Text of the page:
The Center for Green Schools at the U.S. Green Building Council released a series of fact sheets with strategies for improving indoor air quality (IAQ) in schools. The IAQ Fact Sheet Series is designed to help people without a technical background—such as school board members, teachers, and parents—to understand details about IAQ so that they can make important decisions for their schools.
While schools across the country are debating important public health measures to help curb the spread of COVID-19, indoor air quality measures offer a non-controversial way to take concrete action to increase protection for everyone in schools. In response to feedback from teachers, parents, school board members and others about the confusing messages they’re getting about indoor air quality strategies, the Center for Green Schools brought together dozens of experts to create simple straightforward resources about the most pressing topics.
Studies have shown that good indoor air quality and proper ventilation in schools can improve the health of students, teachers and staff, potentially decreasing sick days and also improve student learning.
“Indoor air quality in schools has a real impact on students’ health and ability to learn in the classroom,” said Anisa Heming, director of the Center for Green Schools. “The IAQ Fact Sheet Series provides educators, parents and other members of the community simple and straightforward resources to understand indoor air quality strategies and use that information to take concrete action for their students.”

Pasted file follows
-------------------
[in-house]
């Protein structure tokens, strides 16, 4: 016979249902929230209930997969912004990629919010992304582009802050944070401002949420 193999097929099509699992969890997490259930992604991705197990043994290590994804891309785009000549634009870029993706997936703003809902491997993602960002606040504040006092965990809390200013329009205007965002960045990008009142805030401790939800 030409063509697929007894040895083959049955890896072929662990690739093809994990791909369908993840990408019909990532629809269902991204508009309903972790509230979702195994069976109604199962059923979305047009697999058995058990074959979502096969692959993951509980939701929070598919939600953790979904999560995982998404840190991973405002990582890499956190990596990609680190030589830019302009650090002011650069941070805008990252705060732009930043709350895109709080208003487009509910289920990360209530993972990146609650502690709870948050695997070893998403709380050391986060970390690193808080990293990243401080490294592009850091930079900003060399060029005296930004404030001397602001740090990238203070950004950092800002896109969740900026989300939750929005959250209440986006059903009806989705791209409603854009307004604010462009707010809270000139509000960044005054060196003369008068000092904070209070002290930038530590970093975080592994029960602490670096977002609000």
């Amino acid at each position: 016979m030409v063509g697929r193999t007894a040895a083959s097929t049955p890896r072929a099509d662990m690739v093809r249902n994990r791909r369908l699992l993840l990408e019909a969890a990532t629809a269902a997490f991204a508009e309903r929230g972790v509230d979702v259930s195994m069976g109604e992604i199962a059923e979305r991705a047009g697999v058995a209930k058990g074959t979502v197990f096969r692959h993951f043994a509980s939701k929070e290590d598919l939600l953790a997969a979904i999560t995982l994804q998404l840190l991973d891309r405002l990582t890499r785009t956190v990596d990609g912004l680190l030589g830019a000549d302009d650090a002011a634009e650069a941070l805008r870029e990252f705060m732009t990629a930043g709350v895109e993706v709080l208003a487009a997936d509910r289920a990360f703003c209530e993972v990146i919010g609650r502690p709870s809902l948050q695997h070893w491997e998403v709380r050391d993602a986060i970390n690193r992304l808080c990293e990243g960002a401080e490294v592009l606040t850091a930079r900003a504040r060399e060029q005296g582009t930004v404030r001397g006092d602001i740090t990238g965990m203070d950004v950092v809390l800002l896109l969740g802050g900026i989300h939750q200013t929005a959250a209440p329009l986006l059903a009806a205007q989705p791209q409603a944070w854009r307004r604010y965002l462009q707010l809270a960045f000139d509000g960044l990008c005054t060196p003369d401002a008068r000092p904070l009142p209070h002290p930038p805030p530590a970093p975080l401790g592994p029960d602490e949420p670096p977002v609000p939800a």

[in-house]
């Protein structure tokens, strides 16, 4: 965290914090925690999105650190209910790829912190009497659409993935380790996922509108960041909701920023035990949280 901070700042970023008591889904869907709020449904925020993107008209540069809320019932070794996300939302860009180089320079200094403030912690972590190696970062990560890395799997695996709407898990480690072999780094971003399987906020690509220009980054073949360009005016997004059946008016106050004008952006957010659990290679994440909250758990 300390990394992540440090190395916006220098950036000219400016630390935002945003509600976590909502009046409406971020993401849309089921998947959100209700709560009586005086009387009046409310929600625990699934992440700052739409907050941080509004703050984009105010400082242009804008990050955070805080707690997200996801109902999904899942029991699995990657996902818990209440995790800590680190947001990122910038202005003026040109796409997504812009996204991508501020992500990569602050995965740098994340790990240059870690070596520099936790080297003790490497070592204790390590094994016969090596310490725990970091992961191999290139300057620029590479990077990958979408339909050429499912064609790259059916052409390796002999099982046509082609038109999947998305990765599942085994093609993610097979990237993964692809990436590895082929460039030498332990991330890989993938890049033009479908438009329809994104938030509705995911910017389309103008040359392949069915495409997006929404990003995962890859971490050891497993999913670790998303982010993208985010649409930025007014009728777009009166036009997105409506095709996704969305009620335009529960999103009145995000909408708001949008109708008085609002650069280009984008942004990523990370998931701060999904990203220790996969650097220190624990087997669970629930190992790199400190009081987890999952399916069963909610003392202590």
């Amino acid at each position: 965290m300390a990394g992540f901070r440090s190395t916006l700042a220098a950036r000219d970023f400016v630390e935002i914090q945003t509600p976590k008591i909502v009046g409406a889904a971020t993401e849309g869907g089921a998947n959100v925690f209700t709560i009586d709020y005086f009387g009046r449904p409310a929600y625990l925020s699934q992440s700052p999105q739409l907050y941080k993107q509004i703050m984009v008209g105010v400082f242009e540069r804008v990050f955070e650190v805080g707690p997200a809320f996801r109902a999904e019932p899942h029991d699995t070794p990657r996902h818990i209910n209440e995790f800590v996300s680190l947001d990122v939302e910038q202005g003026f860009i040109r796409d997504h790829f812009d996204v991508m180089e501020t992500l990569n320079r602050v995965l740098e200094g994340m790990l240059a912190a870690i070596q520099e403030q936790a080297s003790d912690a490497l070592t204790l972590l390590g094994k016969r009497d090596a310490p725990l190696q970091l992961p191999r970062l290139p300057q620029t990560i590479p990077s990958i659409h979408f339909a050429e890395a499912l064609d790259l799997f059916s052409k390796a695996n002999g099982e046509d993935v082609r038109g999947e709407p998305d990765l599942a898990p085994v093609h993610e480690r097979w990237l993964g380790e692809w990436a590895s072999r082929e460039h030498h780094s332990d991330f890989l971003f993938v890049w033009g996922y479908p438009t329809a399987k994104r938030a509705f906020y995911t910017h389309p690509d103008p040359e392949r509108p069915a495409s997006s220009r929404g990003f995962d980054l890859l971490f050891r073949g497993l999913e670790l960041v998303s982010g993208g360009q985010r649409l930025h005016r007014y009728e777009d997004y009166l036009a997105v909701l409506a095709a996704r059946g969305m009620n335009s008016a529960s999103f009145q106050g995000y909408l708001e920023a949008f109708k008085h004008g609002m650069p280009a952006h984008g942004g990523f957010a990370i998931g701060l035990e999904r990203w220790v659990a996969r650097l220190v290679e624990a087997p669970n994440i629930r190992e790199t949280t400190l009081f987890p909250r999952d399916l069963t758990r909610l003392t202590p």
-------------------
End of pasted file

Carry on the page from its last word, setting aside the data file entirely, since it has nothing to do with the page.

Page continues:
When combined with other best practices recommended by the Center for Disease Control, such as masks, physical distancing, and hand-washing, proper air ventilation and filtration protects staff and students from indoor airborne contaminants such as COVID-19.
Earlier this year, the Center released survey results from school districts across the country about how they have implemented air quality measures during the pandemic. The survey found that the majority of schools have acted to address air quality, but they struggled with outdated infrastructure and high costs. The survey is the first known national view of IAQ in schools during the pandemic and included responses representing over 4,000 schools serving over 2.5 million students in 24 states.
With the passage of the American Rescue Plan and ongoing negotiations of a national infrastructure bill, school districts across the country have an enormous opportunity to improve and invest in school infrastructure and address persistent inequalities. The fact sheet series gives community advocates and school decision-makers clear information to act in support of student health and to direct funding to positively impact all students.
The fact sheet series was supported through a generous grant from Flu Lab.
The full IAQ Fact Sheets Series can be viewed here.